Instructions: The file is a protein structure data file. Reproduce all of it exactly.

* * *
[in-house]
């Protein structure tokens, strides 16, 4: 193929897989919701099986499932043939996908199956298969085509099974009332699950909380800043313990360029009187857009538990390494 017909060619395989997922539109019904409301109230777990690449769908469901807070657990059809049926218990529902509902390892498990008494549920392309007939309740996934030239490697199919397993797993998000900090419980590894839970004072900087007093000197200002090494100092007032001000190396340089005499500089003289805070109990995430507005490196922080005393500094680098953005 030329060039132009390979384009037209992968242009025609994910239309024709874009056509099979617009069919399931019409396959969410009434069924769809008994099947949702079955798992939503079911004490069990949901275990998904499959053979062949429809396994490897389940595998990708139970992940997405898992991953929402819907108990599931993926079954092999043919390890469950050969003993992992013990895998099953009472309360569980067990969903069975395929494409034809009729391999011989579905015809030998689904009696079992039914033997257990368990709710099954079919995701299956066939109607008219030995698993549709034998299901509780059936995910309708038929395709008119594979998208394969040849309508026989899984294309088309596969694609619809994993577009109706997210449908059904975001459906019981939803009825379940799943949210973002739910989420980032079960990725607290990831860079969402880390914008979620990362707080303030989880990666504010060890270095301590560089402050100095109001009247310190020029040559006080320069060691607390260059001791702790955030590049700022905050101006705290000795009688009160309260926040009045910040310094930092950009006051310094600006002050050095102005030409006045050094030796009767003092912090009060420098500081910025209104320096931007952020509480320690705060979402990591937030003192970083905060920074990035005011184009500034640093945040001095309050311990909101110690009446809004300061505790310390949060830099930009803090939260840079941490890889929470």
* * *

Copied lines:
[in-house]
């Protein structure tokens, strides 16, 4: 193929897989919701099986499932043939996908199956298969085509099974009332699950909380800043313990360029009187857009538990390494 017909060619395989997922539109019904409301109230777990690449769908469901807070657990059809049926218990529902509902390892498990008494549920392309007939309740996934030239490697199919397993797993998000900090419980590894839970004072900087007093000197200002090494100092007032001000190396340089005499500089003289805070109990995430507005490196922080005393500094680098953005 030329060039132009390979384009037209992968242009025609994910239309024709874009056509099979617009069919399931019409396959969410009434069924769809008994099947949702079955798992939503079911004490069990949901275990998904499959053979062949429809396994490897389940595998990708139970992940997405898992991953929402819907108990599931993926079954092999043919390890469950050969003993992992013990895998099953009472309360569980067990969903069975395929494409034809009729391999011989579905015809030998689904009696079992039914033997257990368990709710099954079919995701299956066939109607008219030995698993549709034998299901509780059936995910309708038929395709008119594979998208394969040849309508026989899984294309088309596969694609619809994993577009109706997210449908059904975001459906019981939803009825379940799943949210973002739910989420980032079960990725607290990831860079969402880390914008979620990362707080303030989880990666504010060890270095301590560089402050100095109001009247310190020029040559006080320069060691607390260059001791702790955030590049700022905050101006705290000795009688009160309260926040009045910040310094930092950009006051310094600006002050050095102005030409006045050094030796009767003092912090009060420098500081910025209104320096931007952020509480320690705060979402990591937030003192970083905060920074990035005011184009500034640093945040001095309050311990909101110690009446809004300061505790310390949060830099930009803090939260840079941490890889929470």